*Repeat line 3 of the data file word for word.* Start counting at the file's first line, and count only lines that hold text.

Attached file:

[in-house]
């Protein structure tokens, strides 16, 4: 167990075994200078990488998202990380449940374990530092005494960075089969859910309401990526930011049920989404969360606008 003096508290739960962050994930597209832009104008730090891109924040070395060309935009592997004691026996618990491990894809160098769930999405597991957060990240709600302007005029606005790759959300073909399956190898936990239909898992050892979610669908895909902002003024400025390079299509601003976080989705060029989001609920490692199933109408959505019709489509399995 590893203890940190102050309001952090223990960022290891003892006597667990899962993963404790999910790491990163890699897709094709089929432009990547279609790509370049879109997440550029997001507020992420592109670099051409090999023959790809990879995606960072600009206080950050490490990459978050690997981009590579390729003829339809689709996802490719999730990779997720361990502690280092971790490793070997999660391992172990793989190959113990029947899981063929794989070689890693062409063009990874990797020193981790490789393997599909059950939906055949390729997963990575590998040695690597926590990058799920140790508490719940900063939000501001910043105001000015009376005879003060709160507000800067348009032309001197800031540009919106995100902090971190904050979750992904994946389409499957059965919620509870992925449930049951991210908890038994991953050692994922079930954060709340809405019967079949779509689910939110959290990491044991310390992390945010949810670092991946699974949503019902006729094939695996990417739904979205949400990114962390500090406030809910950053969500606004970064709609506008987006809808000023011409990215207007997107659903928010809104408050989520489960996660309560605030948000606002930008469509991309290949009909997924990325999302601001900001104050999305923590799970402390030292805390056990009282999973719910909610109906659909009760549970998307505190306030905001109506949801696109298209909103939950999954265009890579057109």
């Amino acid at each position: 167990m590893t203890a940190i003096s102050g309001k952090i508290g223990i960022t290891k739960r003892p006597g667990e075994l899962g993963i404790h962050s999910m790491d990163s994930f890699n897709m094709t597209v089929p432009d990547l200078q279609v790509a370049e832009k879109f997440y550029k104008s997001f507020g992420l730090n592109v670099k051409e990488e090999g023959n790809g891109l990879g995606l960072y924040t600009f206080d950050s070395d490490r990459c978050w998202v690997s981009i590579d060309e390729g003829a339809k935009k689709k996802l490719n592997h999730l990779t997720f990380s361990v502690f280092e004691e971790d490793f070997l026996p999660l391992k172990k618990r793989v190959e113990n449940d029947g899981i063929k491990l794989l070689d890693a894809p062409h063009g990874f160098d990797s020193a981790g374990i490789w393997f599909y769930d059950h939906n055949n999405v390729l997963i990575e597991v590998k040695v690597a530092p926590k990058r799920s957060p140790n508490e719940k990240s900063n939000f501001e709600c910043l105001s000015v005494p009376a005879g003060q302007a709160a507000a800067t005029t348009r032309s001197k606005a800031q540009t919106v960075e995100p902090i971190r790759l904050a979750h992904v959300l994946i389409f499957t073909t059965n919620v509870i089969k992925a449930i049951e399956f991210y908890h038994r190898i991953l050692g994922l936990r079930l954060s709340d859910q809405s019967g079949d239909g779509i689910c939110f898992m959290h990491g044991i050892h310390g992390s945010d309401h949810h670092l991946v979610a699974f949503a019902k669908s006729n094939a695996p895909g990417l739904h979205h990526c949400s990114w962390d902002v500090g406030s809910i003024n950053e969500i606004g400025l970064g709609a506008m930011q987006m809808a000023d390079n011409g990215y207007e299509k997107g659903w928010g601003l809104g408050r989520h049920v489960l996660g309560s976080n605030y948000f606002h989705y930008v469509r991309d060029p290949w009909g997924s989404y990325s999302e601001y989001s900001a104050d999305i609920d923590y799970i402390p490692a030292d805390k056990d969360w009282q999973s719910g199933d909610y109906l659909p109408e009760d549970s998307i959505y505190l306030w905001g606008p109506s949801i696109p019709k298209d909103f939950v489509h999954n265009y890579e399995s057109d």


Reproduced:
């Amino acid at each position: 167990m590893t203890a940190i003096s102050g309001k952090i508290g223990i960022t290891k739960r003892p006597g667990e075994l899962g993963i404790h962050s999910m790491d990163s994930f890699n897709m094709t597209v089929p432009d990547l200078q279609v790509a370049e832009k879109f997440y550029k104008s997001f507020g992420l730090n592109v670099k051409e990488e090999g023959n790809g891109l990879g995606l960072y924040t600009f206080d950050s070395d490490r990459c978050w998202v690997s981009i590579d060309e390729g003829a339809k935009k689709k996802l490719n592997h999730l990779t997720f990380s361990v502690f280092e004691e971790d490793f070997l026996p999660l391992k172990k618990r793989v190959e113990n449940d029947g899981i063929k491990l794989l070689d890693a894809p062409h063009g990874f160098d990797s020193a981790g374990i490789w393997f599909y769930d059950h939906n055949n999405v390729l997963i990575e597991v590998k040695v690597a530092p926590k990058r799920s957060p140790n508490e719940k990240s900063n939000f501001e709600c910043l105001s000015v005494p009376a005879g003060q302007a709160a507000a800067t005029t348009r032309s001197k606005a800031q540009t919106v960075e995100p902090i971190r790759l904050a979750h992904v959300l994946i389409f499957t073909t059965n919620v509870i089969k992925a449930i049951e399956f991210y908890h038994r190898i991953l050692g994922l936990r079930l954060s709340d859910q809405s019967g079949d239909g779509i689910c939110f898992m959290h990491g044991i050892h310390g992390s945010d309401h949810h670092l991946v979610a699974f949503a019902k669908s006729n094939a695996p895909g990417l739904h979205h990526c949400s990114w962390d902002v500090g406030s809910i003024n950053e969500i606004g400025l970064g709609a506008m930011q987006m809808a000023d390079n011409g990215y207007e299509k997107g659903w928010g601003l809104g408050r989520h049920v489960l996660g309560s976080n605030y948000f606002h989705y930008v469509r991309d060029p290949w009909g997924s989404y990325s999302e601001y989001s900001a104050d999305i609920d923590y799970i402390p490692a030292d805390k056990d969360w009282q999973s719910g199933d909610y109906l659909p109408e009760d549970s998307i959505y505190l306030w905001g606008p109506s949801i696109p019709k298209d909103f939950v489509h999954n265009y890579e399995s057109d």